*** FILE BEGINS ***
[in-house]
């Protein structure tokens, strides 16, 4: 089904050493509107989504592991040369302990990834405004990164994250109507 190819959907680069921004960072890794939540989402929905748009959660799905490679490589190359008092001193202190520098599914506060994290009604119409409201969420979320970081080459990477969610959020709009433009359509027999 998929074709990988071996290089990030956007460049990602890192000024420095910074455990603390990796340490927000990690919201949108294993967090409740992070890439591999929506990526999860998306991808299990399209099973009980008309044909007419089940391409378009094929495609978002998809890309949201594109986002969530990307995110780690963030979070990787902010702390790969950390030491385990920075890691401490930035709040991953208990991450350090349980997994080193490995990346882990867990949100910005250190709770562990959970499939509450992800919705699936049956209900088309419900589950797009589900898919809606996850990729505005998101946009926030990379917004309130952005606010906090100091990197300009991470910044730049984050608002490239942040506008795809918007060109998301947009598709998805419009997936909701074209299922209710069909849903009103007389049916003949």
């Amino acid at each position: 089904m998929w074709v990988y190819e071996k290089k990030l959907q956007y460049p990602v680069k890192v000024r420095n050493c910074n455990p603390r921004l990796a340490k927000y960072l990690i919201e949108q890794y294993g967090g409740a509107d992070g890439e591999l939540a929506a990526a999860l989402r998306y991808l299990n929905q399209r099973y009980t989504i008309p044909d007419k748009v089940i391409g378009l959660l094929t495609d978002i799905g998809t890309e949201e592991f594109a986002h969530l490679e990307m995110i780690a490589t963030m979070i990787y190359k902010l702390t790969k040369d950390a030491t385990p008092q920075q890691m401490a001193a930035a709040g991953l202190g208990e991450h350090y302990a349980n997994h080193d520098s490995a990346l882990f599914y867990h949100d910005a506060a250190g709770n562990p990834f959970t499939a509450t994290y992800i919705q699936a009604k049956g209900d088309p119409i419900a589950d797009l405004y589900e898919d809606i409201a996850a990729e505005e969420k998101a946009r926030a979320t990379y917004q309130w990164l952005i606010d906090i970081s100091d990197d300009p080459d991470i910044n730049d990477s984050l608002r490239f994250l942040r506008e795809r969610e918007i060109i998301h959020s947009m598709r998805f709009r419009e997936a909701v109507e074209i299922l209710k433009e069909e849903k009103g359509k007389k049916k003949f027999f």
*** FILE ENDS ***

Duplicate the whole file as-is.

[in-house]
């Protein structure tokens, strides 16, 4: 089904050493509107989504592991040369302990990834405004990164994250109507 190819959907680069921004960072890794939540989402929905748009959660799905490679490589190359008092001193202190520098599914506060994290009604119409409201969420979320970081080459990477969610959020709009433009359509027999 998929074709990988071996290089990030956007460049990602890192000024420095910074455990603390990796340490927000990690919201949108294993967090409740992070890439591999929506990526999860998306991808299990399209099973009980008309044909007419089940391409378009094929495609978002998809890309949201594109986002969530990307995110780690963030979070990787902010702390790969950390030491385990920075890691401490930035709040991953208990991450350090349980997994080193490995990346882990867990949100910005250190709770562990959970499939509450992800919705699936049956209900088309419900589950797009589900898919809606996850990729505005998101946009926030990379917004309130952005606010906090100091990197300009991470910044730049984050608002490239942040506008795809918007060109998301947009598709998805419009997936909701074209299922209710069909849903009103007389049916003949």
């Amino acid at each position: 089904m998929w074709v990988y190819e071996k290089k990030l959907q956007y460049p990602v680069k890192v000024r420095n050493c910074n455990p603390r921004l990796a340490k927000y960072l990690i919201e949108q890794y294993g967090g409740a509107d992070g890439e591999l939540a929506a990526a999860l989402r998306y991808l299990n929905q399209r099973y009980t989504i008309p044909d007419k748009v089940i391409g378009l959660l094929t495609d978002i799905g998809t890309e949201e592991f594109a986002h969530l490679e990307m995110i780690a490589t963030m979070i990787y190359k902010l702390t790969k040369d950390a030491t385990p008092q920075q890691m401490a001193a930035a709040g991953l202190g208990e991450h350090y302990a349980n997994h080193d520098s490995a990346l882990f599914y867990h949100d910005a506060a250190g709770n562990p990834f959970t499939a509450t994290y992800i919705q699936a009604k049956g209900d088309p119409i419900a589950d797009l405004y589900e898919d809606i409201a996850a990729e505005e969420k998101a946009r926030a979320t990379y917004q309130w990164l952005i606010d906090i970081s100091d990197d300009p080459d991470i910044n730049d990477s984050l608002r490239f994250l942040r506008e795809r969610e918007i060109i998301h959020s947009m598709r998805f709009r419009e997936a909701v109507e074209i299922l209710k433009e069909e849903k009103g359509k007389k049916k003949f027999f």